While few now favor his single tax on land, many would agree with social reformer Henry George’s famous 1879 observation that the association of progress and poverty is the great enigma of our time. Today we better understand both poverty and economic progress but both are still very much with us. The U.S. measure of poverty indicates that in 2010 about 16% of all persons in the US were “in poverty” – some 49 million people, including nearly 14 million children. NORC has studied the causes and the consequences of poverty, its distribution among groups and over time, its harmful impact on the life-course, and social attitudes toward poverty and income inequality more broadly.
As early as 1942, NORC conducted one of the country’s first attitudinal studies of race, economic status, and public perceptions of poverty. Some two decades later, NORC participated in the evaluations of Great Society initiatives to combat poverty and subsequently NORC’s General Social Survey tracks attitudes and behaviors associated with impoverishment.
NORC also helped establish a deeper understanding of America’s growing homeless population through its 1985 Chicago Homeless Study. The study used innovative sampling strategies and tenacious interviewing—in alleys, bridges and doorways, between 1:00 am and 6:00 am—to arrive at new insights and more precise measurement of the nation’s homeless: How many people are homeless in Chicago? What are their social characteristics? And how did they come to be homeless in America? Also during the late-80s, NORC undertook a study of poverty in Chicago known as the Urban Family Life Survey. That study yielded new knowledge about ethnic groups in disadvantaged neighborhoods.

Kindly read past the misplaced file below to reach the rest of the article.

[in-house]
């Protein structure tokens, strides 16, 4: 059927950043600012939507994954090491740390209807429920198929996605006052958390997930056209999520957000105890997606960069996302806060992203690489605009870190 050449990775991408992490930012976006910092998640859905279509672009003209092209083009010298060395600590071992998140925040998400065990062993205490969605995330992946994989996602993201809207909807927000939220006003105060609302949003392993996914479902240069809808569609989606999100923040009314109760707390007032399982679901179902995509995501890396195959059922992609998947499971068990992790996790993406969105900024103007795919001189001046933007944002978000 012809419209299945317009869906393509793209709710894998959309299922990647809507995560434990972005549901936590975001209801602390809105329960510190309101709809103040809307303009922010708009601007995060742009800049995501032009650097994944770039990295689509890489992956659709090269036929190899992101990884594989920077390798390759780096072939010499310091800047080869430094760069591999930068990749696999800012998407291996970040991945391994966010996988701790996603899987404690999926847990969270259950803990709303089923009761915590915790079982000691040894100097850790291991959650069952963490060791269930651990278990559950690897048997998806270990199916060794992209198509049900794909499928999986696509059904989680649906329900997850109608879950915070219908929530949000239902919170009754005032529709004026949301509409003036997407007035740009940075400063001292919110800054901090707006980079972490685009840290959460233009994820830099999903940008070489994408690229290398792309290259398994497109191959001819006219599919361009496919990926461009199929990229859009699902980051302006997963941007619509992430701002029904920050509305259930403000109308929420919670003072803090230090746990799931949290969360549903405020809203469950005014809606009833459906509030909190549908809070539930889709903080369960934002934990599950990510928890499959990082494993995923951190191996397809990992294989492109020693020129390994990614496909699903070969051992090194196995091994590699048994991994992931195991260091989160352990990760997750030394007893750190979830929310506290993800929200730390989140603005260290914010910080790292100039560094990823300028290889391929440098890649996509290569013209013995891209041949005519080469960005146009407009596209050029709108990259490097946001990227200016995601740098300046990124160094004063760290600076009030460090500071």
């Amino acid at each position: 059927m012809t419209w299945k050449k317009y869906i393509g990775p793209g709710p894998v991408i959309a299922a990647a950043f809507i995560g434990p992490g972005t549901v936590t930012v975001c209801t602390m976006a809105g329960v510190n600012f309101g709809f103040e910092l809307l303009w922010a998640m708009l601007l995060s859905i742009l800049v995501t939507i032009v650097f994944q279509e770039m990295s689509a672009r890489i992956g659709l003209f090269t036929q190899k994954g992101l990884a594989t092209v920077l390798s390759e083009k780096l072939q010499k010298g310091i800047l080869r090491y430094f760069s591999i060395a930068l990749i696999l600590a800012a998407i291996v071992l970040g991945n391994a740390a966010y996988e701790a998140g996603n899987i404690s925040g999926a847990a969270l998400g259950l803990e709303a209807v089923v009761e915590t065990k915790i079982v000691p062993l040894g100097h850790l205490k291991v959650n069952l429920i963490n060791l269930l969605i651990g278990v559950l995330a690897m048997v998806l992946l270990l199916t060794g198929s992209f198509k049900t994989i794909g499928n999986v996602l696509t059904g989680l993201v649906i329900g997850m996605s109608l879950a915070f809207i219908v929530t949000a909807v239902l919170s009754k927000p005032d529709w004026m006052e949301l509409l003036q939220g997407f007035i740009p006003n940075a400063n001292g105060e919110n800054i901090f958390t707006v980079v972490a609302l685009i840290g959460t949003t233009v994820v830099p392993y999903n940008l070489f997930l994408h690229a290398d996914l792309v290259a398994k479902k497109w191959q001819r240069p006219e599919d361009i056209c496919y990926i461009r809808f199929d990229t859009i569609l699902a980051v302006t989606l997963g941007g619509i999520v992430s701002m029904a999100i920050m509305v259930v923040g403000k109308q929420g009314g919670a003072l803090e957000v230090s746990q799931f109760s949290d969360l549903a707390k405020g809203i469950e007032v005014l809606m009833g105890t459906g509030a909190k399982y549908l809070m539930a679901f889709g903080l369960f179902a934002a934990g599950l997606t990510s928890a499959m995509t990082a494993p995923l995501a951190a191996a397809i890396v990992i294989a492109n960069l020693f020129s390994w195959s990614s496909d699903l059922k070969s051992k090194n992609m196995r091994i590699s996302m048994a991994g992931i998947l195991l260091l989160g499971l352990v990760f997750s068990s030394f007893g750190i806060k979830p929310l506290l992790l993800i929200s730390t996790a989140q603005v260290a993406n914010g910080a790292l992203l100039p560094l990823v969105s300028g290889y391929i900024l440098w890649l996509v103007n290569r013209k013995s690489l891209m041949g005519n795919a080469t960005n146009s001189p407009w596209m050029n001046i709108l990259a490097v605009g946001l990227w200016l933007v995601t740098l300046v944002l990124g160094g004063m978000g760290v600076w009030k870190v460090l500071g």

For over thirty years NORC has been tracking the lives of cohorts of youths as they age from adolescence through their middle ages and into their later years. The National Longitudinal Surveys of Youths document the behaviors associated with impoverishment as well as with economic success, and thereby contribute to our understanding of both determinants and consequences of poverty, inequality more generally, and economic progress. Henry George might approve of the NLSY as it even documents home or land ownership in its questions about assets.
NORC recently provided consultation, survey design, and other research support to the Annie E. Casey Foundation’s Making Connection program, a multi-phase 22-city effort to engage residents and other local stakeholders in designing initiatives to transform tough neighborhoods. A 2010 NORC study, entitled Survey of Runaway Children and Youth, presents research to date on the youth runaway problem and its connection to poverty and homelessness. NORC’s expertise in poverty research, advanced methodologies, and our interviewers’ cultural competency have laid the foundation for current and future studies which look more broadly at systemic issues and interventions.
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